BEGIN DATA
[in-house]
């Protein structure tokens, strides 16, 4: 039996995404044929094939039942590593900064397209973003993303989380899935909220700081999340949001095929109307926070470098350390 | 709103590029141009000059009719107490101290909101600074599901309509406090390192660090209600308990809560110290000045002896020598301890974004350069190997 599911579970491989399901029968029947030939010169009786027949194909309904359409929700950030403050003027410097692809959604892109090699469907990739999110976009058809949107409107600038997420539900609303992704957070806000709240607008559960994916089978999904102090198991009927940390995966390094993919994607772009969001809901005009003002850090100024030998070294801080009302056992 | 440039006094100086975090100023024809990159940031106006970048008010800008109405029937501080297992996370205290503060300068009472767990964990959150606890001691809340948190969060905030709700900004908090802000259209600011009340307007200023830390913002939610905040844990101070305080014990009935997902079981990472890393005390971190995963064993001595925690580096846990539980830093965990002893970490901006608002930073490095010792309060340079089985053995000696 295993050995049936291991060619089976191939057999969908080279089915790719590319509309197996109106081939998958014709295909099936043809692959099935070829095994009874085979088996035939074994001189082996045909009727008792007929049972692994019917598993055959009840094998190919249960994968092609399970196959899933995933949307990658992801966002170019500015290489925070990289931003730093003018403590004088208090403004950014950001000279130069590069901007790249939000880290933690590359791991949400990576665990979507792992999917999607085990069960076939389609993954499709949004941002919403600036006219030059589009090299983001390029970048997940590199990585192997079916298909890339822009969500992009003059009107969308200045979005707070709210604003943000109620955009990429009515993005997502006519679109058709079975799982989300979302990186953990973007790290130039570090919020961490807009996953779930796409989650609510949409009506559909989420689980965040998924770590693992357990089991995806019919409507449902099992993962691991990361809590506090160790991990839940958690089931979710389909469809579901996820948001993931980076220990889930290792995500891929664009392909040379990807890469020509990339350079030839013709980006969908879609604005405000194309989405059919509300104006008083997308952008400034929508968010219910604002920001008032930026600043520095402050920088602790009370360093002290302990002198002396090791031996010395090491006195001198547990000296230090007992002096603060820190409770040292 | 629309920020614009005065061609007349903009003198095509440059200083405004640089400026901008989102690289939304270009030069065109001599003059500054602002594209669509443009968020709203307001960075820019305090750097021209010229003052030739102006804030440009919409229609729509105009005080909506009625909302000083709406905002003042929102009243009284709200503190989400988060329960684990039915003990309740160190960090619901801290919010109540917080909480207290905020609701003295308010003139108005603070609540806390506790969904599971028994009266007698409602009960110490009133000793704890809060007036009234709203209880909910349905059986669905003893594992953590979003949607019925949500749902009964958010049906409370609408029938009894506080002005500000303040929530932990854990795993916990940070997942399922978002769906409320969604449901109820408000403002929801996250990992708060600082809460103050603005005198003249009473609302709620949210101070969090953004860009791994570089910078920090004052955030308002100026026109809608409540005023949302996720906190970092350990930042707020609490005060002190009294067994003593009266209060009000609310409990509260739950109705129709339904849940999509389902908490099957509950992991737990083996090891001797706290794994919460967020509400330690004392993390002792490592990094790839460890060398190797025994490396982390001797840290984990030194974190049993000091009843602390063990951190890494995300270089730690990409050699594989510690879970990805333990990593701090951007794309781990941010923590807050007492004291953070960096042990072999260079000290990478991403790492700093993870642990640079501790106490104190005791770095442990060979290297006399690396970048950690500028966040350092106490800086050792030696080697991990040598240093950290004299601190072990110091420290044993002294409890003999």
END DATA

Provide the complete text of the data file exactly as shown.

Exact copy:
[in-house]
């Protein structure tokens, strides 16, 4: 039996995404044929094939039942590593900064397209973003993303989380899935909220700081999340949001095929109307926070470098350390 | 709103590029141009000059009719107490101290909101600074599901309509406090390192660090209600308990809560110290000045002896020598301890974004350069190997 599911579970491989399901029968029947030939010169009786027949194909309904359409929700950030403050003027410097692809959604892109090699469907990739999110976009058809949107409107600038997420539900609303992704957070806000709240607008559960994916089978999904102090198991009927940390995966390094993919994607772009969001809901005009003002850090100024030998070294801080009302056992 | 440039006094100086975090100023024809990159940031106006970048008010800008109405029937501080297992996370205290503060300068009472767990964990959150606890001691809340948190969060905030709700900004908090802000259209600011009340307007200023830390913002939610905040844990101070305080014990009935997902079981990472890393005390971190995963064993001595925690580096846990539980830093965990002893970490901006608002930073490095010792309060340079089985053995000696 295993050995049936291991060619089976191939057999969908080279089915790719590319509309197996109106081939998958014709295909099936043809692959099935070829095994009874085979088996035939074994001189082996045909009727008792007929049972692994019917598993055959009840094998190919249960994968092609399970196959899933995933949307990658992801966002170019500015290489925070990289931003730093003018403590004088208090403004950014950001000279130069590069901007790249939000880290933690590359791991949400990576665990979507792992999917999607085990069960076939389609993954499709949004941002919403600036006219030059589009090299983001390029970048997940590199990585192997079916298909890339822009969500992009003059009107969308200045979005707070709210604003943000109620955009990429009515993005997502006519679109058709079975799982989300979302990186953990973007790290130039570090919020961490807009996953779930796409989650609510949409009506559909989420689980965040998924770590693992357990089991995806019919409507449902099992993962691991990361809590506090160790991990839940958690089931979710389909469809579901996820948001993931980076220990889930290792995500891929664009392909040379990807890469020509990339350079030839013709980006969908879609604005405000194309989405059919509300104006008083997308952008400034929508968010219910604002920001008032930026600043520095402050920088602790009370360093002290302990002198002396090791031996010395090491006195001198547990000296230090007992002096603060820190409770040292 | 629309920020614009005065061609007349903009003198095509440059200083405004640089400026901008989102690289939304270009030069065109001599003059500054602002594209669509443009968020709203307001960075820019305090750097021209010229003052030739102006804030440009919409229609729509105009005080909506009625909302000083709406905002003042929102009243009284709200503190989400988060329960684990039915003990309740160190960090619901801290919010109540917080909480207290905020609701003295308010003139108005603070609540806390506790969904599971028994009266007698409602009960110490009133000793704890809060007036009234709203209880909910349905059986669905003893594992953590979003949607019925949500749902009964958010049906409370609408029938009894506080002005500000303040929530932990854990795993916990940070997942399922978002769906409320969604449901109820408000403002929801996250990992708060600082809460103050603005005198003249009473609302709620949210101070969090953004860009791994570089910078920090004052955030308002100026026109809608409540005023949302996720906190970092350990930042707020609490005060002190009294067994003593009266209060009000609310409990509260739950109705129709339904849940999509389902908490099957509950992991737990083996090891001797706290794994919460967020509400330690004392993390002792490592990094790839460890060398190797025994490396982390001797840290984990030194974190049993000091009843602390063990951190890494995300270089730690990409050699594989510690879970990805333990990593701090951007794309781990941010923590807050007492004291953070960096042990072999260079000290990478991403790492700093993870642990640079501790106490104190005791770095442990060979290297006399690396970048950690500028966040350092106490800086050792030696080697991990040598240093950290004299601190072990110091420290044993002294409890003999």